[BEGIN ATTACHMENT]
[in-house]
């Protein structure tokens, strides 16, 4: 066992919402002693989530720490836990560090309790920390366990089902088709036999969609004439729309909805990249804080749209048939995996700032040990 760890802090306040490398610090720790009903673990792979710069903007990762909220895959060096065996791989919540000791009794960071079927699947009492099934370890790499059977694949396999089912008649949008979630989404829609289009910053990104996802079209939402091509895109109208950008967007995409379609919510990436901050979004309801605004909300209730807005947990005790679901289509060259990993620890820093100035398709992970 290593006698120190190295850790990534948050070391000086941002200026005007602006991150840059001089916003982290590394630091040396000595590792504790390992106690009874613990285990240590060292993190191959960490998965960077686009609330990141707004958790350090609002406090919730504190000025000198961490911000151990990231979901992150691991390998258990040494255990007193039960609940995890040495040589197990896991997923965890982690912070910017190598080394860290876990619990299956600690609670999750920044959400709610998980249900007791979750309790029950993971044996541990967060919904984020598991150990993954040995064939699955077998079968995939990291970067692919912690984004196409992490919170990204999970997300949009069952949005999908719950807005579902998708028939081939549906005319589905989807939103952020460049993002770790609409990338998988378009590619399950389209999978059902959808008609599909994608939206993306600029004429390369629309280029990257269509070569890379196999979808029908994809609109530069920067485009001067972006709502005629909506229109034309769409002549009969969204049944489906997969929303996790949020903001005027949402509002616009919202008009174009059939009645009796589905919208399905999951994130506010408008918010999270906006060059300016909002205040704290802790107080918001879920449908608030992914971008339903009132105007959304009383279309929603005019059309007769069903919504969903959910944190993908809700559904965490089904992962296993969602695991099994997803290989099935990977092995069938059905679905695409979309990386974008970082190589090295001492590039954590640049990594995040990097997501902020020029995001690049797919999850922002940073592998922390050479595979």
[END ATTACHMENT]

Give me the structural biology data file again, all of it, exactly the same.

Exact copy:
[in-house]
């Protein structure tokens, strides 16, 4: 066992919402002693989530720490836990560090309790920390366990089902088709036999969609004439729309909805990249804080749209048939995996700032040990 760890802090306040490398610090720790009903673990792979710069903007990762909220895959060096065996791989919540000791009794960071079927699947009492099934370890790499059977694949396999089912008649949008979630989404829609289009910053990104996802079209939402091509895109109208950008967007995409379609919510990436901050979004309801605004909300209730807005947990005790679901289509060259990993620890820093100035398709992970 290593006698120190190295850790990534948050070391000086941002200026005007602006991150840059001089916003982290590394630091040396000595590792504790390992106690009874613990285990240590060292993190191959960490998965960077686009609330990141707004958790350090609002406090919730504190000025000198961490911000151990990231979901992150691991390998258990040494255990007193039960609940995890040495040589197990896991997923965890982690912070910017190598080394860290876990619990299956600690609670999750920044959400709610998980249900007791979750309790029950993971044996541990967060919904984020598991150990993954040995064939699955077998079968995939990291970067692919912690984004196409992490919170990204999970997300949009069952949005999908719950807005579902998708028939081939549906005319589905989807939103952020460049993002770790609409990338998988378009590619399950389209999978059902959808008609599909994608939206993306600029004429390369629309280029990257269509070569890379196999979808029908994809609109530069920067485009001067972006709502005629909506229109034309769409002549009969969204049944489906997969929303996790949020903001005027949402509002616009919202008009174009059939009645009796589905919208399905999951994130506010408008918010999270906006060059300016909002205040704290802790107080918001879920449908608030992914971008339903009132105007959304009383279309929603005019059309007769069903919504969903959910944190993908809700559904965490089904992962296993969602695991099994997803290989099935990977092995069938059905679905695409979309990386974008970082190589090295001492590039954590640049990594995040990097997501902020020029995001690049797919999850922002940073592998922390050479595979």